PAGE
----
The Pilbara economy is overwhelmingly dominated by mining (mainly iron ore) and construction, which together account for more than 99% of industry economic output in the region.
The Pilbara has been called a ‘hollow economy’ because so much of the income generated in the region is spent elsewhere.
In the wake of the Juukan Gorge disaster, Traditional Owners are increasingly seeking ‘co-management’ of mining and mining exploration lease areas on native title land. Such partnerships are an alternative to current relationships, defined largely by transactional agreements for heritage clearances and access by resource companies to native title lands. While such agreements provide cash benefits, and come with much rhetoric, they fall well short of establishing a wider values framework that can support true collaboration, comanagement and enduring benefits.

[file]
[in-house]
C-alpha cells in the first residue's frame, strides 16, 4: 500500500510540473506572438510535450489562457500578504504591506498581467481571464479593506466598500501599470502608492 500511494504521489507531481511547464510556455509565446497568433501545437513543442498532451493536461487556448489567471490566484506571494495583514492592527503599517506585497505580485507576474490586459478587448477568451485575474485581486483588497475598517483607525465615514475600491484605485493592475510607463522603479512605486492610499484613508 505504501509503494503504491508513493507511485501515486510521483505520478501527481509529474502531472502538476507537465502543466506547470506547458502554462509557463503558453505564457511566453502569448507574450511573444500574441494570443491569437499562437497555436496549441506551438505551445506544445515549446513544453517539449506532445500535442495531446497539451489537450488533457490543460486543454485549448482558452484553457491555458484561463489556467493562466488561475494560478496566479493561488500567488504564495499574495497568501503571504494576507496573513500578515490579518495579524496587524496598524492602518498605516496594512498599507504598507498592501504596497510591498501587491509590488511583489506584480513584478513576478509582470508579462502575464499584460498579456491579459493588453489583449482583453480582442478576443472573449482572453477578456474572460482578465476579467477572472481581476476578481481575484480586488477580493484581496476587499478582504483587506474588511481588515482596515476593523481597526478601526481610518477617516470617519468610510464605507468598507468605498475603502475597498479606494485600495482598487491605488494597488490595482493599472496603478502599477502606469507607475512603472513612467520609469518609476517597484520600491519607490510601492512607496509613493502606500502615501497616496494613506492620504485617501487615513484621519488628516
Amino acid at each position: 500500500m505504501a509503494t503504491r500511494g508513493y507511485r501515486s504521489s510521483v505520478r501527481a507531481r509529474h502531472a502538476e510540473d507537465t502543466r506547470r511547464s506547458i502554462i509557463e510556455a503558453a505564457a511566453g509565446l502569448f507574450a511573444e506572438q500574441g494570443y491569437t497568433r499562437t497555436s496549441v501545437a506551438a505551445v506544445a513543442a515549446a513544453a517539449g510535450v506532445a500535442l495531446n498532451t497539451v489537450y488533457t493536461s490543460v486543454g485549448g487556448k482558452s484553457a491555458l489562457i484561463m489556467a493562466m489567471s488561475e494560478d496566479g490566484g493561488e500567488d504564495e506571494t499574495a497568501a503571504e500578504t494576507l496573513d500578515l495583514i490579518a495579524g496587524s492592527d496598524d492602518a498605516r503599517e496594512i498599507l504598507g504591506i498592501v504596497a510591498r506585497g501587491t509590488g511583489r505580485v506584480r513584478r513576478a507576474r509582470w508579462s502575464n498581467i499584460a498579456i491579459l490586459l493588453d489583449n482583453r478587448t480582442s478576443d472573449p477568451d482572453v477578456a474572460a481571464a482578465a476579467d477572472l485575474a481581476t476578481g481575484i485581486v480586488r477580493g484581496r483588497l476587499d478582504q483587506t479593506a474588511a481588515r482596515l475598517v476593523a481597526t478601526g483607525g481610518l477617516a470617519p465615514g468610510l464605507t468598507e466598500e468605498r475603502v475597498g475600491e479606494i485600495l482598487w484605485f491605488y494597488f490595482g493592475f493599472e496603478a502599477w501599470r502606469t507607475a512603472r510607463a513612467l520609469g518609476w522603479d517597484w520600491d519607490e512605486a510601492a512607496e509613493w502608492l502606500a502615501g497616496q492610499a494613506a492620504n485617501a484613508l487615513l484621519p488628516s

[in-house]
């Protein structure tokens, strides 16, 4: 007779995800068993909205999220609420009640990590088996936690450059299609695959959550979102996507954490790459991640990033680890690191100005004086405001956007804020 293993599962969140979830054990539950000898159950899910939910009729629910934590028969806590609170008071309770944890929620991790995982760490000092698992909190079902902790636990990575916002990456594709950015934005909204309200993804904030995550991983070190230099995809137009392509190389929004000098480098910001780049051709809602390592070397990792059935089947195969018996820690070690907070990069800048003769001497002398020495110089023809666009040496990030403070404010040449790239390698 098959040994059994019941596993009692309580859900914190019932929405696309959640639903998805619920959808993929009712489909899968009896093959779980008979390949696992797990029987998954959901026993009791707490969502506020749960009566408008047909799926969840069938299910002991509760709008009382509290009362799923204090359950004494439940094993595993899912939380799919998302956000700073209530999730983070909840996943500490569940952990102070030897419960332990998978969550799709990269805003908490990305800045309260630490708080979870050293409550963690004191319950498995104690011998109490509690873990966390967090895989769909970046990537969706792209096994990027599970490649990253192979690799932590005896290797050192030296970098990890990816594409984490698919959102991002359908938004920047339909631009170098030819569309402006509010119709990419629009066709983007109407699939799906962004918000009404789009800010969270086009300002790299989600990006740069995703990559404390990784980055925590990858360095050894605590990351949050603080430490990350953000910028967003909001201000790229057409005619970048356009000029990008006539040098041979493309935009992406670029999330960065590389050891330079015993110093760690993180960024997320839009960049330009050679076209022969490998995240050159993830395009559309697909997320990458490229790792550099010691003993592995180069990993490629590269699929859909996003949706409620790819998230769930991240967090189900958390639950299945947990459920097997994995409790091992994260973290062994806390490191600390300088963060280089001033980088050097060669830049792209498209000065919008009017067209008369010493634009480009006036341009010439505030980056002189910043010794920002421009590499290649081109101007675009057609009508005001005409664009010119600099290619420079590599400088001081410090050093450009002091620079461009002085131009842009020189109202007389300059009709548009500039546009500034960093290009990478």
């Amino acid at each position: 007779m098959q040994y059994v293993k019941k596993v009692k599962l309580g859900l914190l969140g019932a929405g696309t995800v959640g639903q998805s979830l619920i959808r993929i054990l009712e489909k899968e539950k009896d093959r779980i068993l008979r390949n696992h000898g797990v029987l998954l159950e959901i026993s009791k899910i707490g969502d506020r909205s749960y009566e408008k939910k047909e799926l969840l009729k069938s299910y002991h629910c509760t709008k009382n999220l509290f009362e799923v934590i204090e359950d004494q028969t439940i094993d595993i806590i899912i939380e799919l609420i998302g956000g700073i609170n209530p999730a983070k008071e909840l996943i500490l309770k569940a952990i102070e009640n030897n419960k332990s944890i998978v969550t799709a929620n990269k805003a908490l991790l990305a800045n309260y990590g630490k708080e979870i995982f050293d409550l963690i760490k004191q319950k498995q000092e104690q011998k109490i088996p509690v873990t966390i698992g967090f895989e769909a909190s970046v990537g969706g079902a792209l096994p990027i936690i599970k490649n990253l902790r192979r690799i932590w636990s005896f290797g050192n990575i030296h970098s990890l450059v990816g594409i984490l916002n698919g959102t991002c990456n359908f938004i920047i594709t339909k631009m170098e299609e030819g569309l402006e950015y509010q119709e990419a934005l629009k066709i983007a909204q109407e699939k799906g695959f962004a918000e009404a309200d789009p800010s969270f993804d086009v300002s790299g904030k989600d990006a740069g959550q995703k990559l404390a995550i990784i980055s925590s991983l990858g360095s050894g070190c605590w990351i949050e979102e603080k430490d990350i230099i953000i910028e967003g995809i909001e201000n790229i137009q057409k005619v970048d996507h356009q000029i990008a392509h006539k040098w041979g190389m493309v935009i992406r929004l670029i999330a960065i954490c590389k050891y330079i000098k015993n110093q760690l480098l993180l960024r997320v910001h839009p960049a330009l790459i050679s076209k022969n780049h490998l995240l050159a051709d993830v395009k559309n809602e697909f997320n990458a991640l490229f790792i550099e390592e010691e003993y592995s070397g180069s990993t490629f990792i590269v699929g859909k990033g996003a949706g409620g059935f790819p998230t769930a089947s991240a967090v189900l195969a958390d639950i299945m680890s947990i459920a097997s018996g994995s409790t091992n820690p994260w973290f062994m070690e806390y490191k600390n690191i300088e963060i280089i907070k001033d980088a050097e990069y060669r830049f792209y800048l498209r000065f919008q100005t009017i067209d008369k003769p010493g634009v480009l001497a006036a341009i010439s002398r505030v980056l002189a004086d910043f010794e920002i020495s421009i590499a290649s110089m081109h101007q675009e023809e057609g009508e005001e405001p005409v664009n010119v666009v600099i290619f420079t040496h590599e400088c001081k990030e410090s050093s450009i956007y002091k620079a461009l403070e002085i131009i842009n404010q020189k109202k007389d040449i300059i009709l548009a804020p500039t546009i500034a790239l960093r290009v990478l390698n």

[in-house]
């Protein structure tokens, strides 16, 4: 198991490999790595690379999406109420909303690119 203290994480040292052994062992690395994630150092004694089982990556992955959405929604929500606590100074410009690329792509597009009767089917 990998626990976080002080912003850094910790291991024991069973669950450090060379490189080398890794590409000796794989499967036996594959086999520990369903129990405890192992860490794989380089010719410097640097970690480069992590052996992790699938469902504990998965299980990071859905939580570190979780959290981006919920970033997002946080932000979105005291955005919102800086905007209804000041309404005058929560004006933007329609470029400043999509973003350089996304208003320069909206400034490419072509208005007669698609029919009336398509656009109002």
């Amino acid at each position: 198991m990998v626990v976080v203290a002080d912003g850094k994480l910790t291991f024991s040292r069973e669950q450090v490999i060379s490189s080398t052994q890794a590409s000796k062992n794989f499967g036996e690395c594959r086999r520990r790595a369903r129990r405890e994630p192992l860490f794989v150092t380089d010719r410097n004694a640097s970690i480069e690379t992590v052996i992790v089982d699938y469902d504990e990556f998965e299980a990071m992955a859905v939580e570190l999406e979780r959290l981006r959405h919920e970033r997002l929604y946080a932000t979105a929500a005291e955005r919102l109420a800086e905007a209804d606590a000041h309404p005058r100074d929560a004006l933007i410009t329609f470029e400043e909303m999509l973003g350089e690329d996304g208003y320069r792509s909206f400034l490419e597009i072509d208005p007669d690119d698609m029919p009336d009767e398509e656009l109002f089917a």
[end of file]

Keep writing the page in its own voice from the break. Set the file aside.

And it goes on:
The mining industry could be a major source of commercial opportunities. Through a co-management framework, an industry commitment to support the training and employment of Traditional Owners for such services would substantially boost the conservation economy in the Pilbara. Commercial services could include natural resource and cultural heritage management at mine sites and on pastoral leases held by mining companies, environmental monitoring and rehabilitation work.
Over time, it would reduce the need for FIFO workers and contractors to perform such work. It would also demonstrate a commitment by mining companies to transparency and best practice.